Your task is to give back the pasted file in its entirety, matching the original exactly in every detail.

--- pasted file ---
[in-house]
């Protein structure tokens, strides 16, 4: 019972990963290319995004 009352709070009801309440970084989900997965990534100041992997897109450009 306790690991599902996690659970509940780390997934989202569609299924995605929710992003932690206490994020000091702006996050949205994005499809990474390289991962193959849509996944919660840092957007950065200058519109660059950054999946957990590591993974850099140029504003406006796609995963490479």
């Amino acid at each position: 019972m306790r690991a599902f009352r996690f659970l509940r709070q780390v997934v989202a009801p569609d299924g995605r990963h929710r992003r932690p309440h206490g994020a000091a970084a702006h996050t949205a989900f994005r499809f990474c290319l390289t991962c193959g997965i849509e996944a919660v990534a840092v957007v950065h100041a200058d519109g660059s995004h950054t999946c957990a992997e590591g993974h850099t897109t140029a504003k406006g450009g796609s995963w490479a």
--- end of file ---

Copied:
[in-house]
């Protein structure tokens, strides 16, 4: 019972990963290319995004 009352709070009801309440970084989900997965990534100041992997897109450009 306790690991599902996690659970509940780390997934989202569609299924995605929710992003932690206490994020000091702006996050949205994005499809990474390289991962193959849509996944919660840092957007950065200058519109660059950054999946957990590591993974850099140029504003406006796609995963490479």
């Amino acid at each position: 019972m306790r690991a599902f009352r996690f659970l509940r709070q780390v997934v989202a009801p569609d299924g995605r990963h929710r992003r932690p309440h206490g994020a000091a970084a702006h996050t949205a989900f994005r499809f990474c290319l390289t991962c193959g997965i849509e996944a919660v990534a840092v957007v950065h100041a200058d519109g660059s995004h950054t999946c957990a992997e590591g993974h850099t897109t140029a504003k406006g450009g796609s995963w490479a």